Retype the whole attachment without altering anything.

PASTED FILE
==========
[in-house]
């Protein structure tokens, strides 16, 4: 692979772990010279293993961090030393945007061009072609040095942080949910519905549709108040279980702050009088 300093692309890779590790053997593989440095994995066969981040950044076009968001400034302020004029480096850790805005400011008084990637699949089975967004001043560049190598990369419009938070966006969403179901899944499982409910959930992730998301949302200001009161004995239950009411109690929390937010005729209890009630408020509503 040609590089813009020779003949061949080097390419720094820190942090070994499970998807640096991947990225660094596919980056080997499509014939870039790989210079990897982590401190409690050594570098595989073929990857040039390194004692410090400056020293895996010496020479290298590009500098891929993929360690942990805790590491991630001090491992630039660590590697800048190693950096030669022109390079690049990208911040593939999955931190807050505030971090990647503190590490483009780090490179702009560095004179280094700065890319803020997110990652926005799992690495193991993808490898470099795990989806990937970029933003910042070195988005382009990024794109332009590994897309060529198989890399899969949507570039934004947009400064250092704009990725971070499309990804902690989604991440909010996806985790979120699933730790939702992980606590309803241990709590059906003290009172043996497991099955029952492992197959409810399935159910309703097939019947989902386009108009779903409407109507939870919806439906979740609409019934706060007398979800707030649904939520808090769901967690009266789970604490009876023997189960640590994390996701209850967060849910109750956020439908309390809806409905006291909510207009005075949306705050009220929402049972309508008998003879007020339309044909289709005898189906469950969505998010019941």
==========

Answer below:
[in-house]
């Protein structure tokens, strides 16, 4: 692979772990010279293993961090030393945007061009072609040095942080949910519905549709108040279980702050009088 300093692309890779590790053997593989440095994995066969981040950044076009968001400034302020004029480096850790805005400011008084990637699949089975967004001043560049190598990369419009938070966006969403179901899944499982409910959930992730998301949302200001009161004995239950009411109690929390937010005729209890009630408020509503 040609590089813009020779003949061949080097390419720094820190942090070994499970998807640096991947990225660094596919980056080997499509014939870039790989210079990897982590401190409690050594570098595989073929990857040039390194004692410090400056020293895996010496020479290298590009500098891929993929360690942990805790590491991630001090491992630039660590590697800048190693950096030669022109390079690049990208911040593939999955931190807050505030971090990647503190590490483009780090490179702009560095004179280094700065890319803020997110990652926005799992690495193991993808490898470099795990989806990937970029933003910042070195988005382009990024794109332009590994897309060529198989890399899969949507570039934004947009400064250092704009990725971070499309990804902690989604991440909010996806985790979120699933730790939702992980606590309803241990709590059906003290009172043996497991099955029952492992197959409810399935159910309703097939019947989902386009108009779903409407109507939870919806439906979740609409019934706060007398979800707030649904939520808090769901967690009266789970604490009876023997189960640590994390996701209850967060849910109750956020439908309390809806409905006291909510207009005075949306705050009220929402049972309508008998003879007020339309044909289709005898189906469950969505998010019941």